That, however, may not mean that the BCCI has decided it is looking to introduce two new teams. While contemplation is on, with serious intent, to do so, “discussion” still means that members attending the AGM in the last week of December will have to agree in majority.
The idea of floating 10 teams has its pros and cons.
On the positive side, the BCCI can avoid the complications of another mega-auction in a year from now if two new teams are brought on board together. If only one team gets added for now, with the second to be brought in later, another mega auction will be needed in a year’s time or so, which would once again disturb the aesthetics of the first auction and make the process repetitive and cumbersome.
There are some more positives. With the dynamics of international cricket expected to change over the next few years – once the new Future Tours Program (FTP) of the International Cricket Council (ICC) that is being drafted comes into effect post 2023 – the time is ripe for the IPL to expand its existing window and stake claim.
Further, with a media rights tender expected to be floated later next year, 10 teams in the fray will probably allow potential bidders to write cheques of a higher value keeping the higher number of matches, a bigger window and renewed interest in mind.
Finally, it will also allow the board – looking at a huge outgo of cash on multiple fronts – to raise capital. The introduction of two new teams will ring in cash in excess of half a billion dollars – always a shot in the arm given the nasty legal battles the BCCI has found itself entangled in over recent years.
There are a few cons too.
First, addition of two teams will mean the IPL having to undergo a format change and revert to the one that was in use during the 2011 edition.
The ten teams were divided into two groups of five. In the group stage, each team played 14 games: facing the other four teams in their group two times each (one home and one away game), four teams in the other group once, and the remaining team two times. A random draw was used to determine the groups and who plays whom across the groups once and twice.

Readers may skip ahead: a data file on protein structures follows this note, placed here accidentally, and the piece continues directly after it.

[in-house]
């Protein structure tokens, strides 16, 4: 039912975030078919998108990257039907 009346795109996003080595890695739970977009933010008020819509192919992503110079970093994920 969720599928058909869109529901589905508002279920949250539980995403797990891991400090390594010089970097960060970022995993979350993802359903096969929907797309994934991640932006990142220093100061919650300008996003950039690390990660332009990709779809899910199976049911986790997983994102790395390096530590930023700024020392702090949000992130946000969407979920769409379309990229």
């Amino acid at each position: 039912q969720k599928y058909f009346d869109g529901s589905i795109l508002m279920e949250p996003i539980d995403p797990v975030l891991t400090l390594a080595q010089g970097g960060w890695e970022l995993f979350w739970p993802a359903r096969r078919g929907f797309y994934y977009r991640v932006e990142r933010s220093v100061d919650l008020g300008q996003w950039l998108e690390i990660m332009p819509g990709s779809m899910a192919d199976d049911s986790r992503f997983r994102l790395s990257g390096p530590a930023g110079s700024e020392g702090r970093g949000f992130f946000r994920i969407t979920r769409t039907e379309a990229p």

Each team played the team in the same row and the same column twice, and all others once.
It was complicated, even though it saved time. Despite 10 teams in the fray and a restricted window to play the tournament, a total of 74 matches were played, further leading to added double-headers – an area where broadcasters Star India will find the need to sweat again.
Complications of the format aside, the value that BCCI may get by selling two new franchises in the middle of Covid is another concern.
The pandemic hasn’t gone away anywhere, instead taking a heavy toll on the global economy and zipping up purse strings in general. In a scenario as bleak as this one and expected to take its own time before it regains any momentum, the challenge and onus will be on the board to get the desired value.
Another unseen worry stems from the general sense of hurriedness to pull off this exercise. With the present media rights wheel set to remain in motion until 2022, industry executives can’t help but raise questions on whether the Board could’ve waited to ring in two new teams, instead of one, for now.
Time will tell, say those tracking these developments.
The BCCI has a conscious call to make here even as it looks to put its best foot forward and break the brilliant yet undeniable monotony that its most prized property is going through.